Hock ready to seize second chance
Almost exactly three years ago I wrote a scouting report outlining why young Wigan forward Gareth Hock should be in England's World Cup squad.
Hock made the squad, but the following season he tested positive for cocaine and was handed a two-year ban.
He is now 27, and this week signed a new five-year Wigan contract, barely a month back in training. That news provoked a mixed response, and some raised eyebrows, among my media peers and fellow fans, but the Warriors have made it clear that the contract is "contingent upon his continuing exemplary performance".
But how big is the challenge now facing this former international when he returns to Super League next month? It is a challenge not only of convincing his doubters, and opposition-fan hecklers, that he should command respect once more, but of returning to the very summit of this brutal sport.
Hock offloads the ball during Wigan's Magic Weekend game with St Helens in 209 - photo: Getty
I spoke this week to Ryan Hudson, the Castleford captain, now back at the top of his game after himself serving a two-year drugs ban in 2005.
Hudson was sacked by Bradford without playing a single game of a three-year contract, after he tested positive for the banned steroid stanozolol.
By contrast, Wigan have stood by Hock during his suspension and Hudson believes the Warriors were right to afford the player another chance.
"Anyone can make a mistake but only a fool makes it twice," he told me. "It's not what happens, it is how you react and that comes down to who you are as a person, so only Gaz can control how he responds now."
One thing for certain is that Hock cannot wait to get back on the field. I've spent a couple of games on the back row of the press box at the DW Stadium this season, with him sitting in his suit in the row behind. He was feeling every hit, throwing every pass and applauding every score.
"I'm expecting Hock to make a massive impact when he returns," said Hudson. "I think he'll find it tough, tougher than he may expect. It might take him a month to get his match fitness, as no amount of training can prepare you for that.
"He's returning into a much better Wigan side now with more quality players so that should help."
How tough will Hock find it though? When you serve a two-year drugs ban, you are not even allowed to train with the squad.
Hock has recently cleared to resume training by UK Anti-Doping, even though his ban doesn't actually expire until June 23. So how on earth do you keep yourself in the right kind of shape to be able to step back in at the top level as soon as the suspension ends?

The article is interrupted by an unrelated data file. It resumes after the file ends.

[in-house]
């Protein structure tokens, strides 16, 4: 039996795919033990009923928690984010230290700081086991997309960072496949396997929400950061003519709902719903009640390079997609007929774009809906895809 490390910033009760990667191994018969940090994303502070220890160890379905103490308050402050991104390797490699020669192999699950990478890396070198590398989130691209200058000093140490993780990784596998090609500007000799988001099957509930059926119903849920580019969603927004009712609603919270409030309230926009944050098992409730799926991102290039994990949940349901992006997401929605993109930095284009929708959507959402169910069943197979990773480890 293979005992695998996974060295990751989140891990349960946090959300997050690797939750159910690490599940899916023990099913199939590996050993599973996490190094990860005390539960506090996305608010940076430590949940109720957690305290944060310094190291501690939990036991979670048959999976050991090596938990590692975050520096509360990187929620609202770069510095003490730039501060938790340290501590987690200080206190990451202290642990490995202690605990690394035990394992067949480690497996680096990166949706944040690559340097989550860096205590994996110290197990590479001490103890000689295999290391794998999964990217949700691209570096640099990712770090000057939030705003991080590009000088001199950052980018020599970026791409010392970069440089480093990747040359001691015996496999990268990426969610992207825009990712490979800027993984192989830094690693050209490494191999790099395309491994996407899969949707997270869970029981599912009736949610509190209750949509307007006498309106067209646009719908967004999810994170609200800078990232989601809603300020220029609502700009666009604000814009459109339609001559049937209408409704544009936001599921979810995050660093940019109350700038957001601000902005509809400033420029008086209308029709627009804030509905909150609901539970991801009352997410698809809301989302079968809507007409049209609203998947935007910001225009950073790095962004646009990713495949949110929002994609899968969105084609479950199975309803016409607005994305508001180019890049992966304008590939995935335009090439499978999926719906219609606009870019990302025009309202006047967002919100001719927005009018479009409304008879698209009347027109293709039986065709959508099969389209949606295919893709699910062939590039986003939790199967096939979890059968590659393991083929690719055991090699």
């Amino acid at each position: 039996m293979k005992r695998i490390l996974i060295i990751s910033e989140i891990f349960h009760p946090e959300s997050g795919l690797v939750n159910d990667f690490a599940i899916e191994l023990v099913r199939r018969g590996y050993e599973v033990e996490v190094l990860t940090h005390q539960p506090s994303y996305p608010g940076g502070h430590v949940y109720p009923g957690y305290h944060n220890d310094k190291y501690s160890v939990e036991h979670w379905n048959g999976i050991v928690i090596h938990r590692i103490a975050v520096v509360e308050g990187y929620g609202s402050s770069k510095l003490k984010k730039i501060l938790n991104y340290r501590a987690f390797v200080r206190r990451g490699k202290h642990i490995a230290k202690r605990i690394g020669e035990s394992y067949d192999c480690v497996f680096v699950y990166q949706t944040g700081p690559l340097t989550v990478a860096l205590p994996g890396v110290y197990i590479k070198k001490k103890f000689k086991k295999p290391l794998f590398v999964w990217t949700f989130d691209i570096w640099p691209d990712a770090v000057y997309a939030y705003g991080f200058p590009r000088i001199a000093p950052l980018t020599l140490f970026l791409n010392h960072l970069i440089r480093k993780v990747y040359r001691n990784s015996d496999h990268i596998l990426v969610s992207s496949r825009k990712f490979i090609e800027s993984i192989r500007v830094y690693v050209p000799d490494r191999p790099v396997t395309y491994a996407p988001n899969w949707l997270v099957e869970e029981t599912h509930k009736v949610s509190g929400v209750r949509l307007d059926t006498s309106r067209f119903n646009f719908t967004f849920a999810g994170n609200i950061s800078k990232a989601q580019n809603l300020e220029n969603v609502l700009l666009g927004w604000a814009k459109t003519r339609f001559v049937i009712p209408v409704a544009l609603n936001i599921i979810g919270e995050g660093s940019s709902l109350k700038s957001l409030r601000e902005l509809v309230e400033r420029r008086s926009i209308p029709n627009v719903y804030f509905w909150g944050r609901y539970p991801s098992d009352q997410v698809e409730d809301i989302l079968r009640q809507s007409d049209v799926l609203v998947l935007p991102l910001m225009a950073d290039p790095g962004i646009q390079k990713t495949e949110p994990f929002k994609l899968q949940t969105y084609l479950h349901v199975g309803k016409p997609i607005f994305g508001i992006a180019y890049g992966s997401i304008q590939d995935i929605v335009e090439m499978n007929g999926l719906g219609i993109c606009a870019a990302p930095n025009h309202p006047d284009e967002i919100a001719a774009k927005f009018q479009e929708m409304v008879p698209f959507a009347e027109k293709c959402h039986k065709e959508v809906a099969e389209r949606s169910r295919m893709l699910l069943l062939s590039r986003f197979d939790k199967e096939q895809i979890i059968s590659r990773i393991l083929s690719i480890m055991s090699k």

"Training to return after my ban was like training for the Olympics," said Hudson, who describes his ban as the toughest two years of his life.
"It is such a long time. Every month is a goal, and you keep setting yourself new goals as when you are playing Super League the goal is just the end of the week.
"I found the game had moved on a little while I served my two-year ban, but it's like life - life moves on and if you have to take two years out of life for one reason or another then it is very different when you start living your life again."
Hock's mental approach to his suspension saw him tackle a drugs rehabilitation programme, while his physical approach has been helped by a personal trainer.
But Hudson believes such an exile from the game changes you not just as a player, but as a person.
"I learned that as a rugby league player you live your life in a bubble and you shouldn't really moan about working 10 or 20 hours a week. In the real world people have to run businesses and work 60 or 70 hours a week to get by so we are very lucky," he said.
"Life is about getting a balance and a perspective. I hope Gaz has learned from what he did and can move on.
"I learned that there is more to rugby league. I believe things happen for a reason and you deal with it and move on."
Hudson is living proof that a player can bounce back after serving a ban, leading the Tigers' charge at the right end of Super League. But will Hock be treated differently by his peers when the England international returns to the game as a player known to have used drugs?
My good friend Jamie Bloem, a former South Africa international, served a drugs ban - in fact, Bloemy was the first rugby league player to test positive for performance enhancing anabolic steroid nandrolone. It was never quite the same for him when he returned, but Hudson says Hock will be fine.
"None of the players treated me differently on my return but the fans did and you'd expect that," he says. "You get the usual grief from opposition supporters but you don't dwell on it as to live in the past is to stay in the past."
Whether he gets a rough ride or not, Hock returns with a point to prove and an England shirt to win back and Hudson reckons he'll do both.
"Hock will be in the England squad at the end of the year, I'm sure of that. He was a quality player before and that won't have changed. I'd be very surprised if he didn't make it.
"He will come back fresh and be ready to explode after two years without training. He'll feel awesome and ready to rip in. He'll be great for England and good on him."
My personal view is the same as Hudson's. Everyone deserves a second chance and Hock is no different. He made a mistake and should be afforded the opportunity to prove it was just that.